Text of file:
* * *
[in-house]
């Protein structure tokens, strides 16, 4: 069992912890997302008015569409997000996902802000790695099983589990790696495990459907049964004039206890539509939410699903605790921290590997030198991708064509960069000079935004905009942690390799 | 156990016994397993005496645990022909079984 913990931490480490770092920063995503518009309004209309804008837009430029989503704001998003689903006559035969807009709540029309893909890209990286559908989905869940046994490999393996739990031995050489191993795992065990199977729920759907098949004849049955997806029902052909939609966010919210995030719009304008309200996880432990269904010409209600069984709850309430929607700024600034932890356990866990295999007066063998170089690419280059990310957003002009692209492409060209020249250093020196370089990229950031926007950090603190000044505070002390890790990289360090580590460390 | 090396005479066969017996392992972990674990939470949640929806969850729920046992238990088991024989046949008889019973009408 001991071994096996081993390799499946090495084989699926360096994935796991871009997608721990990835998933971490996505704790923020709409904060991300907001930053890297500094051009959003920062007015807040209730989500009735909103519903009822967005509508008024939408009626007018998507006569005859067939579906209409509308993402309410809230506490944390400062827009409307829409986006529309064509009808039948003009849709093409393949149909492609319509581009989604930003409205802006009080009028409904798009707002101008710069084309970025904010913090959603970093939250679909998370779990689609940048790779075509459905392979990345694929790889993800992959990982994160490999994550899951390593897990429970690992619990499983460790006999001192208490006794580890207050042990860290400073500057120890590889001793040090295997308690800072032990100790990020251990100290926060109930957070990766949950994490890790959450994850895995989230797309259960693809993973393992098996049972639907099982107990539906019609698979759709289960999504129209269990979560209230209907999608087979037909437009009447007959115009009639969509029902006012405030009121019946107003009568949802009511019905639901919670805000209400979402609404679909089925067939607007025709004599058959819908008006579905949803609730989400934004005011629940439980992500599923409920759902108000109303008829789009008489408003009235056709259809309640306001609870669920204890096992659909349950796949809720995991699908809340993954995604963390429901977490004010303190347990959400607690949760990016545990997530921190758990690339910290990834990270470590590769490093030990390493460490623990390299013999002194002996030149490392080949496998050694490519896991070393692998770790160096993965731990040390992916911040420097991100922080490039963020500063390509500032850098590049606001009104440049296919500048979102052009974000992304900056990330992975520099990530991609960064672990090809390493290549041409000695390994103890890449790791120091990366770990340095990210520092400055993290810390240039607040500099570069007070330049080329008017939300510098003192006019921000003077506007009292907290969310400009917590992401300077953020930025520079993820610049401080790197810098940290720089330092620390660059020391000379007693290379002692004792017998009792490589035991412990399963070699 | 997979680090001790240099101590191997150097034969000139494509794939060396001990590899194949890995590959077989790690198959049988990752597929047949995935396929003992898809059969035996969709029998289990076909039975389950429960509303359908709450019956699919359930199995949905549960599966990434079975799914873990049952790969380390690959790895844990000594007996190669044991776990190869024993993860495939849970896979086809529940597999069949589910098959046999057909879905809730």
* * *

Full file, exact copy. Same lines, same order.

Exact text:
[in-house]
């Protein structure tokens, strides 16, 4: 069992912890997302008015569409997000996902802000790695099983589990790696495990459907049964004039206890539509939410699903605790921290590997030198991708064509960069000079935004905009942690390799 | 156990016994397993005496645990022909079984 913990931490480490770092920063995503518009309004209309804008837009430029989503704001998003689903006559035969807009709540029309893909890209990286559908989905869940046994490999393996739990031995050489191993795992065990199977729920759907098949004849049955997806029902052909939609966010919210995030719009304008309200996880432990269904010409209600069984709850309430929607700024600034932890356990866990295999007066063998170089690419280059990310957003002009692209492409060209020249250093020196370089990229950031926007950090603190000044505070002390890790990289360090580590460390 | 090396005479066969017996392992972990674990939470949640929806969850729920046992238990088991024989046949008889019973009408 001991071994096996081993390799499946090495084989699926360096994935796991871009997608721990990835998933971490996505704790923020709409904060991300907001930053890297500094051009959003920062007015807040209730989500009735909103519903009822967005509508008024939408009626007018998507006569005859067939579906209409509308993402309410809230506490944390400062827009409307829409986006529309064509009808039948003009849709093409393949149909492609319509581009989604930003409205802006009080009028409904798009707002101008710069084309970025904010913090959603970093939250679909998370779990689609940048790779075509459905392979990345694929790889993800992959990982994160490999994550899951390593897990429970690992619990499983460790006999001192208490006794580890207050042990860290400073500057120890590889001793040090295997308690800072032990100790990020251990100290926060109930957070990766949950994490890790959450994850895995989230797309259960693809993973393992098996049972639907099982107990539906019609698979759709289960999504129209269990979560209230209907999608087979037909437009009447007959115009009639969509029902006012405030009121019946107003009568949802009511019905639901919670805000209400979402609404679909089925067939607007025709004599058959819908008006579905949803609730989400934004005011629940439980992500599923409920759902108000109303008829789009008489408003009235056709259809309640306001609870669920204890096992659909349950796949809720995991699908809340993954995604963390429901977490004010303190347990959400607690949760990016545990997530921190758990690339910290990834990270470590590769490093030990390493460490623990390299013999002194002996030149490392080949496998050694490519896991070393692998770790160096993965731990040390992916911040420097991100922080490039963020500063390509500032850098590049606001009104440049296919500048979102052009974000992304900056990330992975520099990530991609960064672990090809390493290549041409000695390994103890890449790791120091990366770990340095990210520092400055993290810390240039607040500099570069007070330049080329008017939300510098003192006019921000003077506007009292907290969310400009917590992401300077953020930025520079993820610049401080790197810098940290720089330092620390660059020391000379007693290379002692004792017998009792490589035991412990399963070699 | 997979680090001790240099101590191997150097034969000139494509794939060396001990590899194949890995590959077989790690198959049988990752597929047949995935396929003992898809059969035996969709029998289990076909039975389950429960509303359908709450019956699919359930199995949905549960599966990434079975799914873990049952790969380390690959790895844990000594007996190669044991776990190869024993993860495939849970896979086809529940597999069949589910098959046999057909879905809730």